Yet Alito made no mention of a timeframe in the 1990 questionnaire he submitted to the Senate during his confirmation, in which he made the unqualified promise to recuse himself from all cases involving companies tied to his "financial interests," such as Vanguard and Smith Barney:

I do not believe that conflicts of interest relating to my financial interests are likely to arise. I would, however, disqualify myself from any cases involving the Vanguard companies, the brokerage firm of Smith Barney, or the First Federal Savings & Loan of Rochester, New York.

As The Washington Post reported on November 1, 2005, Alito appeared to have violated his pledge in 2002 by participating in a case involving the Vanguard Group in which Shantee Maharaj, widow of a holder of Vanguard funds, charged, according to the Post, "that the company had improperly seized some private accounts and blocked the owner's widow from obtaining the funds they contained." Sitting on a three-judge panel, Alito ruled in favor of Vanguard, and the complaint was dismissed. After Maharaj complained that Alito's participation in the decision was unlawful, Alito's decision was withdrawn by Anthony Joseph Scirica, the chief administrative judge for the 3rd U.S. Circuit Court of Appeals. Alito also had ruled on a 1996 case involving Smith Barney, as the Post noted on November 10, 2005.

In the January 3 article, Kirkpatrick also ignored other evidence that calls Alito's defense into question. While Kirkpatrick noted that "liberal groups plan to highlight differences in his [Alito's] explanations about the cases over time," he failed to identify the extent of those differences or explain that they have also been cause for concern for ethics experts. In addition to claiming the pledge covered only his "initial service" on the bench, Alito also has said that he later violated the pledge because it was "unduly restrictive," as Bloomberg reported on November 11, 2005. Further, the White House initially blamed Alito's involvement in the Vanguard case on a computer glitch, as the Post reported on November 1:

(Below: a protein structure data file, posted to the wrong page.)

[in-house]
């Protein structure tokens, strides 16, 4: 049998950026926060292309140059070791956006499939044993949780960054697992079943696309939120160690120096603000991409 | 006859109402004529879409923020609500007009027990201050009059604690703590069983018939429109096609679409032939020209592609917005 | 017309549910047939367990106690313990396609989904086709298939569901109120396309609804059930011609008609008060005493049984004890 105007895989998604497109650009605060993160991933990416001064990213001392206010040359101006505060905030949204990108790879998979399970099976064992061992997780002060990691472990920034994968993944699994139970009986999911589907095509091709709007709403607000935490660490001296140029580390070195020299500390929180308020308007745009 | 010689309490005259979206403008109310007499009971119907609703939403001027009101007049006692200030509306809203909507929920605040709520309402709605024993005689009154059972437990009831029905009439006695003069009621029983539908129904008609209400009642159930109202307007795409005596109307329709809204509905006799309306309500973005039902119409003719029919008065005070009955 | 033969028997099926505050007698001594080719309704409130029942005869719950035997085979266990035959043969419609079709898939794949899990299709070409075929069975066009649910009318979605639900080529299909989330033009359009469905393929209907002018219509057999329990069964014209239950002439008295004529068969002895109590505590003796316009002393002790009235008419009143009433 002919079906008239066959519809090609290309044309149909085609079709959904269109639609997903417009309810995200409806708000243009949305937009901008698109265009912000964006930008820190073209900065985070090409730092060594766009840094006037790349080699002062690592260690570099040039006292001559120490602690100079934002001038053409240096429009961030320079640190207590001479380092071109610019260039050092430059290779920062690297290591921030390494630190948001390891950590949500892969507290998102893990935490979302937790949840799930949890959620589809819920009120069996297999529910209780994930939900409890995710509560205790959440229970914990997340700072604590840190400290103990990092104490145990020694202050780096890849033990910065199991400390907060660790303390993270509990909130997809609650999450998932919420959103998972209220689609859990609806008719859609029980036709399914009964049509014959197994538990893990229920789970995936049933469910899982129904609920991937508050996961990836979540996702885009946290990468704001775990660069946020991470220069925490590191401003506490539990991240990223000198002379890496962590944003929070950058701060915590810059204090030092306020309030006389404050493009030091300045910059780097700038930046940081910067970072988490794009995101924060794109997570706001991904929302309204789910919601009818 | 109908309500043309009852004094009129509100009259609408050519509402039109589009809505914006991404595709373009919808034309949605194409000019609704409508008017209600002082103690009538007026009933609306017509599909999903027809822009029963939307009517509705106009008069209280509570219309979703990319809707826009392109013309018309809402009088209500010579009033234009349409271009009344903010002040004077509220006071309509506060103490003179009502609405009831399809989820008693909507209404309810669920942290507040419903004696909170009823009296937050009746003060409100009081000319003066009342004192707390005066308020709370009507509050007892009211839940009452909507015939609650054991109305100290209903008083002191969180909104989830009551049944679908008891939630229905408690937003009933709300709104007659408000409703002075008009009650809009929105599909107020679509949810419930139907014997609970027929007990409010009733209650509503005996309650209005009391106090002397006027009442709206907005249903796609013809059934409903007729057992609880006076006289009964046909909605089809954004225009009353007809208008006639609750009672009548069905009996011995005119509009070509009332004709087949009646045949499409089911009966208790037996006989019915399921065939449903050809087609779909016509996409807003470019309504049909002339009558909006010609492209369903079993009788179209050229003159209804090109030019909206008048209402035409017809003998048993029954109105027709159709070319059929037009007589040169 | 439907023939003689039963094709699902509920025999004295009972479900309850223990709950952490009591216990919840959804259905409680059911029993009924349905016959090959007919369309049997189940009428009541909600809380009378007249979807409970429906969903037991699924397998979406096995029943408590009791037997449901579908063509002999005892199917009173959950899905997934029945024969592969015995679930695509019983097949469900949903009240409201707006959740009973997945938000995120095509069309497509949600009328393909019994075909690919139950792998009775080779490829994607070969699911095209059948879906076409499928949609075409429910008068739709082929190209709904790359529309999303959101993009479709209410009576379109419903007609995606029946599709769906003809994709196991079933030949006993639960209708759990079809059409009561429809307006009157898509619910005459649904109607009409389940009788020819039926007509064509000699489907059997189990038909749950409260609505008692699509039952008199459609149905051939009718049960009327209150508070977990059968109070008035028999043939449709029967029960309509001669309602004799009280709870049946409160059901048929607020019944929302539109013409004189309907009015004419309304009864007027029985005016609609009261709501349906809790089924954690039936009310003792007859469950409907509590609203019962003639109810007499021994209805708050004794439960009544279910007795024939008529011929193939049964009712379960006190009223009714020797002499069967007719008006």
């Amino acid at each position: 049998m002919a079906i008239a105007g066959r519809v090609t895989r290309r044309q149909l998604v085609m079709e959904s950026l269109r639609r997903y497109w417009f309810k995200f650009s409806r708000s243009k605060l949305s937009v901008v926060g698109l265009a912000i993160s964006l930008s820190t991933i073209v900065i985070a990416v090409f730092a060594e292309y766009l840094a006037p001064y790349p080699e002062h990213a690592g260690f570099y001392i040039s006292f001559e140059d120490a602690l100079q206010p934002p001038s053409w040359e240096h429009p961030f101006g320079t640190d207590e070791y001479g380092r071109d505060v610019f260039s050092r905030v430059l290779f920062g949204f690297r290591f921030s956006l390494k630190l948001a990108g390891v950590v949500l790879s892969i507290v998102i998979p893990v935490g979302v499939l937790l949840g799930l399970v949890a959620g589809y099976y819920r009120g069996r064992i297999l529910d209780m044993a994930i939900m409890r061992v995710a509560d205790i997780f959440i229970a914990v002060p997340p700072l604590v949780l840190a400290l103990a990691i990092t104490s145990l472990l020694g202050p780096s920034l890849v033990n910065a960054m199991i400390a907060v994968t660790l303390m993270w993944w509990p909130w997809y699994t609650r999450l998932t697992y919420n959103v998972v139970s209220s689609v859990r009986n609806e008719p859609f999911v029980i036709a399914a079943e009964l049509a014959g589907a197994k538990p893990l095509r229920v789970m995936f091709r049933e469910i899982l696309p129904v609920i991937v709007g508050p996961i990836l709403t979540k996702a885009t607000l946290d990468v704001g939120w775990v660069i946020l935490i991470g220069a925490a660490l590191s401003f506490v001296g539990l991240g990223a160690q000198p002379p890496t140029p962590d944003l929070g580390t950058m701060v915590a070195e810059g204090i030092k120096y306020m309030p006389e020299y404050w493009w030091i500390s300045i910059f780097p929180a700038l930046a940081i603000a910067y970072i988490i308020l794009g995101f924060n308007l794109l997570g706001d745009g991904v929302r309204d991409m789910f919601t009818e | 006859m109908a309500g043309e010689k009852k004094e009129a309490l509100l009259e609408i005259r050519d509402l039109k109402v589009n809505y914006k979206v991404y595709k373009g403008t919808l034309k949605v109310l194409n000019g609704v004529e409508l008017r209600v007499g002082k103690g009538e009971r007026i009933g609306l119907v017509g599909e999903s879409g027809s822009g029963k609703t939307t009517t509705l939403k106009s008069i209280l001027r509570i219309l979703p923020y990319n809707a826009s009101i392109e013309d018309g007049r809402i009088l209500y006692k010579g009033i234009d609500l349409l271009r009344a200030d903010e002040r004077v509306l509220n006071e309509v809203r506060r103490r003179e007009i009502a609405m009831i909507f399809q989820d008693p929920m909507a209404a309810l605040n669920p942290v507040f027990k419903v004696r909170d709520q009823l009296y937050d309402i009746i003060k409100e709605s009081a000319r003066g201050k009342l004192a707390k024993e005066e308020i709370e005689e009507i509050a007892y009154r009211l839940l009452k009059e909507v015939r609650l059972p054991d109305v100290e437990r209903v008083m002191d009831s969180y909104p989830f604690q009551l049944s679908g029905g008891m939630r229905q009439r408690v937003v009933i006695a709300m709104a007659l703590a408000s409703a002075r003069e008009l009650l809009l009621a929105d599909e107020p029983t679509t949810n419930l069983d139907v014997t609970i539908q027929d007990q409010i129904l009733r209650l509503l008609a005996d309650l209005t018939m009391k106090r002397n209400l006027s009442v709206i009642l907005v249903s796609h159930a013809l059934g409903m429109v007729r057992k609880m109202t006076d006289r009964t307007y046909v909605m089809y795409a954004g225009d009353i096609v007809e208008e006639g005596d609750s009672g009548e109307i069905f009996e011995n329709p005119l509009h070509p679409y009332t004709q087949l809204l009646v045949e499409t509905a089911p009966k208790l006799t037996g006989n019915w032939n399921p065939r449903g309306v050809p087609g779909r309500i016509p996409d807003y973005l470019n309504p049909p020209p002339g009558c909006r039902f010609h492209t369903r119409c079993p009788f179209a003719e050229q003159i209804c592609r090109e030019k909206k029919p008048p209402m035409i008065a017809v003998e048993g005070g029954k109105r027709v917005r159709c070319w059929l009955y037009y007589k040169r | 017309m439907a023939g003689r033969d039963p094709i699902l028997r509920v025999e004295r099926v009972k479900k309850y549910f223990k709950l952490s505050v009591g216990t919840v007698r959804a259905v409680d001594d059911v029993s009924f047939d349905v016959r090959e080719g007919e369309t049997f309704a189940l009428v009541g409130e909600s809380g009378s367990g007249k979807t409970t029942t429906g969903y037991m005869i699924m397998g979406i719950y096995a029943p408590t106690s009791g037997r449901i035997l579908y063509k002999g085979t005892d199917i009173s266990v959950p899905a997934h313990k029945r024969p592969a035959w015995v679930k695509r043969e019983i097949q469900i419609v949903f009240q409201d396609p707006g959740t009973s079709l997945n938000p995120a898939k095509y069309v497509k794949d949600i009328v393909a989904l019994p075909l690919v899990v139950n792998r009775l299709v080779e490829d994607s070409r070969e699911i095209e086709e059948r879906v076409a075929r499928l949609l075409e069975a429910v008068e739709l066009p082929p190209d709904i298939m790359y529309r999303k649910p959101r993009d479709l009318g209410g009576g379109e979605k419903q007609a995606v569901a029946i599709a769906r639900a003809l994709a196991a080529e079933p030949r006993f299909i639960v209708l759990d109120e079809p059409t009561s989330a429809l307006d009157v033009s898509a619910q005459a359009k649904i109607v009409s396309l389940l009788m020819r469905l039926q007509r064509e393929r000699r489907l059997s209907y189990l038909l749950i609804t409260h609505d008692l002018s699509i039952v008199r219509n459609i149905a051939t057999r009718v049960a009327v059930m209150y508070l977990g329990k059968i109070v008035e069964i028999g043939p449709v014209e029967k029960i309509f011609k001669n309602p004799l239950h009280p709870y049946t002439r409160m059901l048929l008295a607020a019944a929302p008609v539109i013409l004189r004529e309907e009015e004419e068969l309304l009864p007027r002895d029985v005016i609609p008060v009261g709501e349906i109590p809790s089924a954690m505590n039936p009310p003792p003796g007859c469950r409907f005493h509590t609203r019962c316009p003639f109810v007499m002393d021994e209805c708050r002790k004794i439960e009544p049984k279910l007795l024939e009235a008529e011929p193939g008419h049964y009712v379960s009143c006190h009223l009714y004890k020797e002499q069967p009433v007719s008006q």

White House spokeswoman Dana Perino said Alito had become involved in the case because a "computer screening program" at the 3rd Circuit had failed to pick up the potential conflict. She said that "as soon as the matter was brought to [Alito's] attention" by Maharaj's motion, he wrote a letter to Scirica requesting that the ruling be withdrawn and the case presented to a new panel.

As the Associated Press reported on November 25, 2005, New York University law school professor Stephen Gillers said Alito's recusal "explanation causes greater concern than the problem." And Doug Kendall, executive director of the group Community Rights Counsel, said Alito's response was "inconsistent and somewhat incoherent."

Even Kirkpatrick himself has previously pointed to evidence that calls into question Alito's claim that the pledge applied to a limited timeframe. In a December 1 Times article, Kirkpatrick noted that Alito's decision to rule on the 2002 Vanguard case was an apparent exception, because Alito's answers in the Senate questionnaire for his current confirmation "indicate that he continued to recuse himself from cases involving Vanguard throughout his time on the court":